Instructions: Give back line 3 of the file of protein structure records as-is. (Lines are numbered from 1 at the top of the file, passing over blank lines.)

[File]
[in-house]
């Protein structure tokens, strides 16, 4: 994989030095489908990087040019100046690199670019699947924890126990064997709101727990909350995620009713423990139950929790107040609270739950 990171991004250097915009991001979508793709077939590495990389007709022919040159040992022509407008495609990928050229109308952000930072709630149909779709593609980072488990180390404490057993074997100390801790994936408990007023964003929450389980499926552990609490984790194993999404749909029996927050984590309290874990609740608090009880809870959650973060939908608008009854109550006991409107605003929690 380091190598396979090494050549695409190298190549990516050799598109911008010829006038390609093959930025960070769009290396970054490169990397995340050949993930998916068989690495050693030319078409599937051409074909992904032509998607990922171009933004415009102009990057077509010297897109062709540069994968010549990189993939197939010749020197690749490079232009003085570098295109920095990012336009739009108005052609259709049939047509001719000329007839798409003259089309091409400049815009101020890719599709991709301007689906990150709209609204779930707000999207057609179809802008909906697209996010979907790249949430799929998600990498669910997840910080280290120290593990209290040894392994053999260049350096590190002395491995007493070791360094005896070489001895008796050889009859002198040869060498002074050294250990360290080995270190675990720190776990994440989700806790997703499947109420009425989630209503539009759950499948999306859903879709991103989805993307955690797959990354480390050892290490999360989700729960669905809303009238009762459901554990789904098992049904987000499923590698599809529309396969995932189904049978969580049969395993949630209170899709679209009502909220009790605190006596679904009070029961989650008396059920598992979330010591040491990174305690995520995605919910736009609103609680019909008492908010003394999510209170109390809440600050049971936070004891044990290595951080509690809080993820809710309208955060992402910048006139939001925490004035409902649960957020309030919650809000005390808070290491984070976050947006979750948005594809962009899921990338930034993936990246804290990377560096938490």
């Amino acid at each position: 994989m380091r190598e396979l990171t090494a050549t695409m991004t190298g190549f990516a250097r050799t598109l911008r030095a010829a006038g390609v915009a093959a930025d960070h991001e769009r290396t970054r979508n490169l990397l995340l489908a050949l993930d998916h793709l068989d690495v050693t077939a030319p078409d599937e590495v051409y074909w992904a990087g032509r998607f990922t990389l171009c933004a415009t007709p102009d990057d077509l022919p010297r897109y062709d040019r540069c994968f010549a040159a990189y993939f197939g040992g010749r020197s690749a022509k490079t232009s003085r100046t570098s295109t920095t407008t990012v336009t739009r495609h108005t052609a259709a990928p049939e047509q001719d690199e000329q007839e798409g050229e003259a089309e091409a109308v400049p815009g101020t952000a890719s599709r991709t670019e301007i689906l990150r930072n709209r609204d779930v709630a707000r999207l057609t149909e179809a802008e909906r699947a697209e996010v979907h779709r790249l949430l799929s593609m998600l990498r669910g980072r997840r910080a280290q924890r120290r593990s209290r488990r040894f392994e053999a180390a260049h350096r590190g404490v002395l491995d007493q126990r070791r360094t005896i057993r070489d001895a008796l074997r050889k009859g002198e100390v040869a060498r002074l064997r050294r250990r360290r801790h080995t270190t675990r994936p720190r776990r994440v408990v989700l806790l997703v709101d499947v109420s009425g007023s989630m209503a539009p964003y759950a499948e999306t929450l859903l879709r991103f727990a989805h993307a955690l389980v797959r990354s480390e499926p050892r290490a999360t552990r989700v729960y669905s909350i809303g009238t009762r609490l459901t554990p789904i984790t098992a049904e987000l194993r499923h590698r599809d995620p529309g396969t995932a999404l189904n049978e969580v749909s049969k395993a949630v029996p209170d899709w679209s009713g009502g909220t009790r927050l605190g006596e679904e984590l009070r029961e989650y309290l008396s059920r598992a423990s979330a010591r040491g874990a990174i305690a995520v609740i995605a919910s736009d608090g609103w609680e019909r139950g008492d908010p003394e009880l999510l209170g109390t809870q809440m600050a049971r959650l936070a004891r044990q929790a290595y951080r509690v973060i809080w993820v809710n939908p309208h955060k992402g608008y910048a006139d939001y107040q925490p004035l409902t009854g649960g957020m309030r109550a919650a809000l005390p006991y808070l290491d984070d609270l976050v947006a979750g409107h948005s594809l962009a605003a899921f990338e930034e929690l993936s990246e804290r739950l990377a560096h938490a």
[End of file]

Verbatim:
């Amino acid at each position: 994989m380091r190598e396979l990171t090494a050549t695409m991004t190298g190549f990516a250097r050799t598109l911008r030095a010829a006038g390609v915009a093959a930025d960070h991001e769009r290396t970054r979508n490169l990397l995340l489908a050949l993930d998916h793709l068989d690495v050693t077939a030319p078409d599937e590495v051409y074909w992904a990087g032509r998607f990922t990389l171009c933004a415009t007709p102009d990057d077509l022919p010297r897109y062709d040019r540069c994968f010549a040159a990189y993939f197939g040992g010749r020197s690749a022509k490079t232009s003085r100046t570098s295109t920095t407008t990012v336009t739009r495609h108005t052609a259709a990928p049939e047509q001719d690199e000329q007839e798409g050229e003259a089309e091409a109308v400049p815009g101020t952000a890719s599709r991709t670019e301007i689906l990150r930072n709209r609204d779930v709630a707000r999207l057609t149909e179809a802008e909906r699947a697209e996010v979907h779709r790249l949430l799929s593609m998600l990498r669910g980072r997840r910080a280290q924890r120290r593990s209290r488990r040894f392994e053999a180390a260049h350096r590190g404490v002395l491995d007493q126990r070791r360094t005896i057993r070489d001895a008796l074997r050889k009859g002198e100390v040869a060498r002074l064997r050294r250990r360290r801790h080995t270190t675990r994936p720190r776990r994440v408990v989700l806790l997703v709101d499947v109420s009425g007023s989630m209503a539009p964003y759950a499948e999306t929450l859903l879709r991103f727990a989805h993307a955690l389980v797959r990354s480390e499926p050892r290490a999360t552990r989700v729960y669905s909350i809303g009238t009762r609490l459901t554990p789904i984790t098992a049904e987000l194993r499923h590698r599809d995620p529309g396969t995932a999404l189904n049978e969580v749909s049969k395993a949630v029996p209170d899709w679209s009713g009502g909220t009790r927050l605190g006596e679904e984590l009070r029961e989650y309290l008396s059920r598992a423990s979330a010591r040491g874990a990174i305690a995520v609740i995605a919910s736009d608090g609103w609680e019909r139950g008492d908010p003394e009880l999510l209170g109390t809870q809440m600050a049971r959650l936070a004891r044990q929790a290595y951080r509690v973060i809080w993820v809710n939908p309208h955060k992402g608008y910048a006139d939001y107040q925490p004035l409902t009854g649960g957020m309030r109550a919650a809000l005390p006991y808070l290491d984070d609270l976050v947006a979750g409107h948005s594809l962009a605003a899921f990338e930034e929690l993936s990246e804290r739950l990377a560096h938490a």